Starpoint Properties Welcomes OZ Challenges, Investments

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NEW YORK CITY – Starpoint Properties, a real estate investment company based in Beverly Hills, California, is all in on Opportunity Zones, a tax incentive program introduced in the 2018 Tax Cuts and Jobs Act to direct resources to distressed census tracts. The program has become a focal point in its portfolio, showing a great enough promise in potential tax benefits to overcome challenges with understanding the unfolding tax program and its regulatory guidelines, Mike Treiman, general counsel at the firm, tells GlobeSt.com.

“It’s a really exciting time for a company like ours, which has defined this as an important business strategy, and one that we’re going to dedicate resources to really understanding and really moving in,” Treiman said.

The 30-year-old firm didn’t jump into Opportunity Zones without giving it heavy thought. Starpoint weighed the advantages and teamed up with multiple law firms devoted to understanding the tax program to work through the challenges, such as timing and appreciation standards for target assets and doubling a property’s basis. Because the deals tend to move slower in an Opportunity Zone due to the timeline of tax deferment ranging between seven to 10 years, Starpoint is evolving its strategies in tandem to make sure they’re tested and re-tested in their capital deployment over that time, according to Treiman.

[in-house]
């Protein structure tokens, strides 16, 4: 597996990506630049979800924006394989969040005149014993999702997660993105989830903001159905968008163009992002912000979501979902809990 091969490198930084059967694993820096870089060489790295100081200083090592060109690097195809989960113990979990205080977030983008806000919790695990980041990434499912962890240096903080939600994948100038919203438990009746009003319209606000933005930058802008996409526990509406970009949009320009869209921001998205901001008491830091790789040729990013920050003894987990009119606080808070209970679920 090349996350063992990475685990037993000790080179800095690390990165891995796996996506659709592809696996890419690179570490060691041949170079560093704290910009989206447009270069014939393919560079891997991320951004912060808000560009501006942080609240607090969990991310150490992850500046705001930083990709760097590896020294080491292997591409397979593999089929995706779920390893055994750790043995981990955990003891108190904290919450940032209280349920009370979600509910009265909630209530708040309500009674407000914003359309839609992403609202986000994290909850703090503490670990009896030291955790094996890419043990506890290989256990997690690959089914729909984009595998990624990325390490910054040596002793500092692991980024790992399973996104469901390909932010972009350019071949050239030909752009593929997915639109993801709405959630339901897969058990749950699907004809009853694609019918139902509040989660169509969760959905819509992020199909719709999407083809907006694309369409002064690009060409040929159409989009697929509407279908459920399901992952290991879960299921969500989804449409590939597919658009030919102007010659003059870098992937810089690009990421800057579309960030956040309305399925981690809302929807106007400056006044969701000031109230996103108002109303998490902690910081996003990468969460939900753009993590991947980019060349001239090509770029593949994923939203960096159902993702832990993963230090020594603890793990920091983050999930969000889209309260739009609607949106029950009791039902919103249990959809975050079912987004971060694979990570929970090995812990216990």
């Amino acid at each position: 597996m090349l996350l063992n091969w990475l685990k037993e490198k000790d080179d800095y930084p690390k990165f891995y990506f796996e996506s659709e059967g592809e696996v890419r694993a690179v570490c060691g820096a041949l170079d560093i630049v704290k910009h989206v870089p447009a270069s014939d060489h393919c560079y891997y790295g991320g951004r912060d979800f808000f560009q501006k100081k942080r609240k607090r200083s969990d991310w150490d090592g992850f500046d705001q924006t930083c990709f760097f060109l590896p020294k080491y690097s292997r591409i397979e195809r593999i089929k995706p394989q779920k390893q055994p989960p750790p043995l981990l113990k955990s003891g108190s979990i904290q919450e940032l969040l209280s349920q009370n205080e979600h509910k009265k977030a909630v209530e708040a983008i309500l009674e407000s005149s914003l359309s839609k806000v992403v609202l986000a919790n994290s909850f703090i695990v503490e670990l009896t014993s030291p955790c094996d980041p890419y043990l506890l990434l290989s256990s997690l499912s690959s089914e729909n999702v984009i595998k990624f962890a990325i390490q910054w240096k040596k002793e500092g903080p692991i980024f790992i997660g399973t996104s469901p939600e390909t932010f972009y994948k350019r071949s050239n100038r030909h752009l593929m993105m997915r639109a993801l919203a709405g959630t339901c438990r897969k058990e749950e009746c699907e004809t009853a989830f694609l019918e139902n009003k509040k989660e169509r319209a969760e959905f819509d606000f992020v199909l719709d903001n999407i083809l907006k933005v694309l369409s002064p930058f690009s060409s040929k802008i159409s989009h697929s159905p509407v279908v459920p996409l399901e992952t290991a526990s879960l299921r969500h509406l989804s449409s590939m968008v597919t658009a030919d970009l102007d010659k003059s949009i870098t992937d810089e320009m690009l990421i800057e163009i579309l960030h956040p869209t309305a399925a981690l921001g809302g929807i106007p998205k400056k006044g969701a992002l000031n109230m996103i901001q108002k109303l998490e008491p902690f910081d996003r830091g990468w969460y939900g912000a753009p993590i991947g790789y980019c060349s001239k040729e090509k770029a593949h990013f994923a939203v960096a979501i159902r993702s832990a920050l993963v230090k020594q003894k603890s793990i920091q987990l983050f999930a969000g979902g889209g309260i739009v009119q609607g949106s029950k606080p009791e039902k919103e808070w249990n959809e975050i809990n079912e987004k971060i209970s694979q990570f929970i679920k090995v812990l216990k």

“We identified fairly early on that we thought that this was an exceptional program. And the further we peel the onion, the more exceptional it appeared to be and the more resources we dedicate to it,” he said.

The initial deals the firm worked on was from Starpoint’s own balance sheet, the firm didn’t run to deploy third-party money given that the program was new. And since its launch, the government has rolled out seven new tranches of guidelines, which has moved the real estate industry farther from ambiguity to a greater understanding of the tax program. However, despite anxiety around nailing the program logistics down, slow and steady wins the race in the long term, Treiman said.

“Maneuvering within the lines is not a simple thing,” he said. “That was sort of the frustration I think of the people who jumped in and thought this was going to be easy, easy, easy. They’re starting to learn that there are serious challenges to making this work in a thoughtful way.”

The firm has been executing on multifamily investments in Opportunity Zones but is now paying closer attention to last-mile distribution centers as a growing segment, according to Treiman.  “The first OZ deal we did was a multifamily deal. So we’re not limited to just that strategy, but last-mile is a very interesting strategy and could fit well with the juxtaposition of where that segment of real estate is going and Opportunity Zones,” he said.

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